The Fat Woman breaking point

I got feedback from the article I wrote about my Fat Women study. In the study’s opening I wrote the following:
The current discourse around fat bodies is a simple one: it needs to change. While body-positive and fat-positive popular culture movements are beginning to gain momentum, much of the change is focused around shifting from “thin” as a goal to “healthy” as a goal often underestimating the fact that in our society the two are commonly synonymous.” To which my professor wrote “Any citations here?” To which I thought, “Um yeah ‘America, two-thousand and always'”. I understood what she meant but it irked me none the less.

Later on in the evening I’d find myself capitalizing on a living social deal for two months of free Audible book rentals. I’d recently purchased Andy Cohen’s audiobook and loved it so I wondered what other ear candy I might find. Wondering if I could capitalize on lazy learning I searched the word “fat” to see if perhaps any books I came across might help me in my research. Of course, diet book after diet book. How to lose weight. “French women don’t get fat.” “Japanese women don’t get fat.” “But just in case you’re French or Japanese and accidentally get fat, here’s how to fix it!” Almost 200 books of bullshit propaganda on how to surely feel worse about yourself and look at your body as infected with some disease in need of curing.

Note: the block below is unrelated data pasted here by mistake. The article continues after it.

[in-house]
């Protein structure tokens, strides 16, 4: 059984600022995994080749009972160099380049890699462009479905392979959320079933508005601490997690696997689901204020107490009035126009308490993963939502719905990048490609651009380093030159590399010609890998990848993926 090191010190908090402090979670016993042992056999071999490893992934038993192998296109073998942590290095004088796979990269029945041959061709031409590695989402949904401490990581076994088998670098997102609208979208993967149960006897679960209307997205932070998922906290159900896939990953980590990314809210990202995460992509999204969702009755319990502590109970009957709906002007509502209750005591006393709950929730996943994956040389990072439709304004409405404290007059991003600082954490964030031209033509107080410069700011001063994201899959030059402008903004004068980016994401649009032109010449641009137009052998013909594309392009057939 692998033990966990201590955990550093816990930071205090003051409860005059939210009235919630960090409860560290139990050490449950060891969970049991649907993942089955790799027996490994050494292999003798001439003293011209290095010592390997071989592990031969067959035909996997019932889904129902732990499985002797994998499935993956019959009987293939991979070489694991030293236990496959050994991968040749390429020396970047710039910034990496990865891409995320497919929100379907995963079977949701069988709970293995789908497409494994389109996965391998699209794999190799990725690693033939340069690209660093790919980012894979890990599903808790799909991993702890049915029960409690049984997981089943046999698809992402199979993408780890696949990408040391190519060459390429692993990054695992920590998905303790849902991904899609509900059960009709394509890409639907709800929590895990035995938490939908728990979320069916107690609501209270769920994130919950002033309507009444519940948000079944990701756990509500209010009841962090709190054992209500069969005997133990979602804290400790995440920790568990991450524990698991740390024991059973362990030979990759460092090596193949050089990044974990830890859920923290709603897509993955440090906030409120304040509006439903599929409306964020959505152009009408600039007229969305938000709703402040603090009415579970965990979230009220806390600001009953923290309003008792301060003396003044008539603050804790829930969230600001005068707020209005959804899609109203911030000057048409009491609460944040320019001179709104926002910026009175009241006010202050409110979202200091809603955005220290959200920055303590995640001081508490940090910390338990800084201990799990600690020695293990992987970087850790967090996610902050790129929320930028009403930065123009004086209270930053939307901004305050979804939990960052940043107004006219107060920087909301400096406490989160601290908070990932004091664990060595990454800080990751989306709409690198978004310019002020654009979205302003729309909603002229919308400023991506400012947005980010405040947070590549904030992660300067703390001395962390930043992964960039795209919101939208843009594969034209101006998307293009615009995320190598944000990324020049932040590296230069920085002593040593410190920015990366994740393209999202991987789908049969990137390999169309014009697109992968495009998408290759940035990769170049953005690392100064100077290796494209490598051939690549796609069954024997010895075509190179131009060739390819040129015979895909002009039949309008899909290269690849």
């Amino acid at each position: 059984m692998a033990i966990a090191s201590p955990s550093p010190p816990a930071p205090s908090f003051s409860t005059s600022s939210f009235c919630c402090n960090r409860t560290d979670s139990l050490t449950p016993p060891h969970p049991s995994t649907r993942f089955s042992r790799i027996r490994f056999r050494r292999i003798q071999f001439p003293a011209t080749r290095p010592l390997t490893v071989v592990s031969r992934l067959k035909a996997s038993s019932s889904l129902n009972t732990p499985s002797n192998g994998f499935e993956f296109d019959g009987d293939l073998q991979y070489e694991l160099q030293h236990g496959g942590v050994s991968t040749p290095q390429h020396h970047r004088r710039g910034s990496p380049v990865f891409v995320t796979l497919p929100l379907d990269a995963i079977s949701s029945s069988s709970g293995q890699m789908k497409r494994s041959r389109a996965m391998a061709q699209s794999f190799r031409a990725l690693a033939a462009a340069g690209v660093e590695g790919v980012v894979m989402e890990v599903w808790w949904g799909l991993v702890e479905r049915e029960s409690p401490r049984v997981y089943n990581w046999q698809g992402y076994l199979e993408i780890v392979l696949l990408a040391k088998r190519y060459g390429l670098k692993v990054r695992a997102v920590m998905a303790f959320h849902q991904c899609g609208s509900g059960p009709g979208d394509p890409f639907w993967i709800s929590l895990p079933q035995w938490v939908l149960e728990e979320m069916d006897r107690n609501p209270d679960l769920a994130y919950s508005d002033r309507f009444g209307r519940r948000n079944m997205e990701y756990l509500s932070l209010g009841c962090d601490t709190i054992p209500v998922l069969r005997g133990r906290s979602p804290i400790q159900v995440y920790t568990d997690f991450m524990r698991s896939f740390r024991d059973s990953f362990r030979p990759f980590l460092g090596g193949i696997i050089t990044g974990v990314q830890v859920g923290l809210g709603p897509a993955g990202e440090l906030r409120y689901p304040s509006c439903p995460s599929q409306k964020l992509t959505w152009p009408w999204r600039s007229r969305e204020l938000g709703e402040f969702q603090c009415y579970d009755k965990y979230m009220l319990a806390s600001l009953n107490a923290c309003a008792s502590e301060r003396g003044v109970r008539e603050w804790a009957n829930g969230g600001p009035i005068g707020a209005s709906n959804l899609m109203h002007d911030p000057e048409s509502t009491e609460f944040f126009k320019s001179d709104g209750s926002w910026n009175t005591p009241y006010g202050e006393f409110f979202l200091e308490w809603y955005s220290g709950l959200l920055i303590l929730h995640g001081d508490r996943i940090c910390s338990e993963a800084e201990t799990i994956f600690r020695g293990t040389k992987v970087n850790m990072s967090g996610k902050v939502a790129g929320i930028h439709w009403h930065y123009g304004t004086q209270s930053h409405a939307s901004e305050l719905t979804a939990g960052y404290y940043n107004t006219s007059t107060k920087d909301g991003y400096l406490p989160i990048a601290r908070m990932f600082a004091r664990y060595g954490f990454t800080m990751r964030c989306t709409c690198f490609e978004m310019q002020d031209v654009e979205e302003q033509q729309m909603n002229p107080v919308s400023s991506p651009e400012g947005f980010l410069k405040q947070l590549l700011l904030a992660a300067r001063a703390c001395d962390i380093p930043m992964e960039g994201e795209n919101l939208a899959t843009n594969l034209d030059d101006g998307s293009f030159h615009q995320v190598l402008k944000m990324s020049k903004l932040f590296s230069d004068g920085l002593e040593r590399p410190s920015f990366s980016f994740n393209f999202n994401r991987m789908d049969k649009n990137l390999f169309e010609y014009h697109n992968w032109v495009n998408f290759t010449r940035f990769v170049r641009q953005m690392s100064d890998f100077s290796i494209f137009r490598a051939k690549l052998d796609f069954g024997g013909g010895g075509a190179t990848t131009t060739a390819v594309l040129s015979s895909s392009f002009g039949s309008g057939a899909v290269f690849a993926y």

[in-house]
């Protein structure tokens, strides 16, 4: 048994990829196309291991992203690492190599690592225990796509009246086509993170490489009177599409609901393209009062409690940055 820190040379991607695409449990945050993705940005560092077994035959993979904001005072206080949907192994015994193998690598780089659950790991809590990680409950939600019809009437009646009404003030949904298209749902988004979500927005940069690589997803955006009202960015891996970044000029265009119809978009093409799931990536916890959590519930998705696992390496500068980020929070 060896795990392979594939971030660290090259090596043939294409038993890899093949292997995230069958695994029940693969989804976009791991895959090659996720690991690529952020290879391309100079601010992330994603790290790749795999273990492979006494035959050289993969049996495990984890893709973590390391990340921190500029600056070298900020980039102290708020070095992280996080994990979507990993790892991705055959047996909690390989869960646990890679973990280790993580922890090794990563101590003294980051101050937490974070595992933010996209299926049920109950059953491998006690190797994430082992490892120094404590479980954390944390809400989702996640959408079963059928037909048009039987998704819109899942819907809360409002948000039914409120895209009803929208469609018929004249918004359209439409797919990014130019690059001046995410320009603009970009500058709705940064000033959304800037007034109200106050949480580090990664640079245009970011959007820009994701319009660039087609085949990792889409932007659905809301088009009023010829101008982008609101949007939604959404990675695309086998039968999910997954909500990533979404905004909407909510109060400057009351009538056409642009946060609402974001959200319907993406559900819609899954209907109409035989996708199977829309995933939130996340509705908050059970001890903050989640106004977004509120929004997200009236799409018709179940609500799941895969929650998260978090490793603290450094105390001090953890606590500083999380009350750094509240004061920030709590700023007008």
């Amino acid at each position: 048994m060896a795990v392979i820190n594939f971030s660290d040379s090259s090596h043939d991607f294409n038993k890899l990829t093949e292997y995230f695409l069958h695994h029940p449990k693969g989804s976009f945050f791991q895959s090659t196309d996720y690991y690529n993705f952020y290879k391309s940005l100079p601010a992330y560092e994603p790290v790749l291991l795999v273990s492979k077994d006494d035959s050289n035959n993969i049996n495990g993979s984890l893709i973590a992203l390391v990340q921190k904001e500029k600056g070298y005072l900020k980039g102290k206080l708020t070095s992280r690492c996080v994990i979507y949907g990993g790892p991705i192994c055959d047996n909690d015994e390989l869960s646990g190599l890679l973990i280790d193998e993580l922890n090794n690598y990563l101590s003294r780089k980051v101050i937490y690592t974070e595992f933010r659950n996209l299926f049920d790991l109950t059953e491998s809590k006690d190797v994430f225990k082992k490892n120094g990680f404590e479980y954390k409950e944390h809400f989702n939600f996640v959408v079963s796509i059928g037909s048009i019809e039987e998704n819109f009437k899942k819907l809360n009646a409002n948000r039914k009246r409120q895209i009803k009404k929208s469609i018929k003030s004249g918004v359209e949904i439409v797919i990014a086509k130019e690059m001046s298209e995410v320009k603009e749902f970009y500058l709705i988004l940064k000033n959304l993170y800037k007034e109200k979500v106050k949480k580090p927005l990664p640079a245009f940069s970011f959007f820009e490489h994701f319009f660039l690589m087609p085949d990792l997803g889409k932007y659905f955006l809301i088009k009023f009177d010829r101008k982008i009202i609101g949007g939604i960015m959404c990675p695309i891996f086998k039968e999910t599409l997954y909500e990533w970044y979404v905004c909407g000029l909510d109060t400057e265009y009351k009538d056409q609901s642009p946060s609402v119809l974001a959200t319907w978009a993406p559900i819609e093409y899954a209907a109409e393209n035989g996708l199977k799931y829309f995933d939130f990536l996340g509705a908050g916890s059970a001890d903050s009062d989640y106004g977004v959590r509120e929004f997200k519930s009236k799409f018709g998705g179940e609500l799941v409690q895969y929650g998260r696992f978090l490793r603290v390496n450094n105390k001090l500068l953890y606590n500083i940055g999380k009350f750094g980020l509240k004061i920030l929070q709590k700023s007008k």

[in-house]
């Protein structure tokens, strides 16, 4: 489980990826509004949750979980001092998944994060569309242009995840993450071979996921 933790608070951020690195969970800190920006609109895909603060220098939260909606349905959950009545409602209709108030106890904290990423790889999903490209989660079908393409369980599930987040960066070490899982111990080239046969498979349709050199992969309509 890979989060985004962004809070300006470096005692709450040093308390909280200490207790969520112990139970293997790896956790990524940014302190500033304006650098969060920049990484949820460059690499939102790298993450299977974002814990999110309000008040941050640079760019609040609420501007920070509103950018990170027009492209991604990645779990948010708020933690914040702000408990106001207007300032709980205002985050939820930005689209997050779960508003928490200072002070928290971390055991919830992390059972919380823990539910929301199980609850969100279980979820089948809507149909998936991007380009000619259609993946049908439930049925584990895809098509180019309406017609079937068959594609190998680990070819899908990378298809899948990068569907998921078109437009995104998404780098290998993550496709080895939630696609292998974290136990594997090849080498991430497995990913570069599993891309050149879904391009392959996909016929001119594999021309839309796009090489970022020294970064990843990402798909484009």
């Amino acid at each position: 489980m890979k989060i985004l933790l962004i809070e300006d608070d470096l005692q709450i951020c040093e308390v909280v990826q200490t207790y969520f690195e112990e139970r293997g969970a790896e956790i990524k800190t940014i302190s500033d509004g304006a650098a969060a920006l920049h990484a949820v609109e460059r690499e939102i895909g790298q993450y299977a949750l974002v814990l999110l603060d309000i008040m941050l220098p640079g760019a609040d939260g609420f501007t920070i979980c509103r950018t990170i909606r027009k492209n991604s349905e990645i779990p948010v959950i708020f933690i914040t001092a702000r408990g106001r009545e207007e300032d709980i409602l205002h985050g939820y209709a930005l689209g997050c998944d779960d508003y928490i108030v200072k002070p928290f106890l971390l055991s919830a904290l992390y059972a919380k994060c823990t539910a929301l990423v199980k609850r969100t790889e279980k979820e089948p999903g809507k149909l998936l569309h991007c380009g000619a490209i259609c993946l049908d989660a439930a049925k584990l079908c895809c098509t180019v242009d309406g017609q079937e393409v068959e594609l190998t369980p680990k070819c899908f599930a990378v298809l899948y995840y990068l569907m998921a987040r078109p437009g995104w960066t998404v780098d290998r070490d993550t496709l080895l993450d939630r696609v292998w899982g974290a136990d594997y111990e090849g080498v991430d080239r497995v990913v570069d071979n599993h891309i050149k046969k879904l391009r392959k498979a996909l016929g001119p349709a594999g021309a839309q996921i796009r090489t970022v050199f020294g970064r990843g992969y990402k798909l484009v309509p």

Also, for the personal memoirs I encountered many mentioned this a-ha moment of knowing they had to lose weight for their health. With my tongue pressed firmly against my cheek, I roll my eyes. Not because health concerns relating to weight are mythical or to be taken lightly, but because far too often people (fat and non-fat) use health as a guise for discrimination and prejudice against the fat body. It feels much like the good Christian praying for my damned homosexual soul, if you follow. A little too, “Bless your [fat] heart.”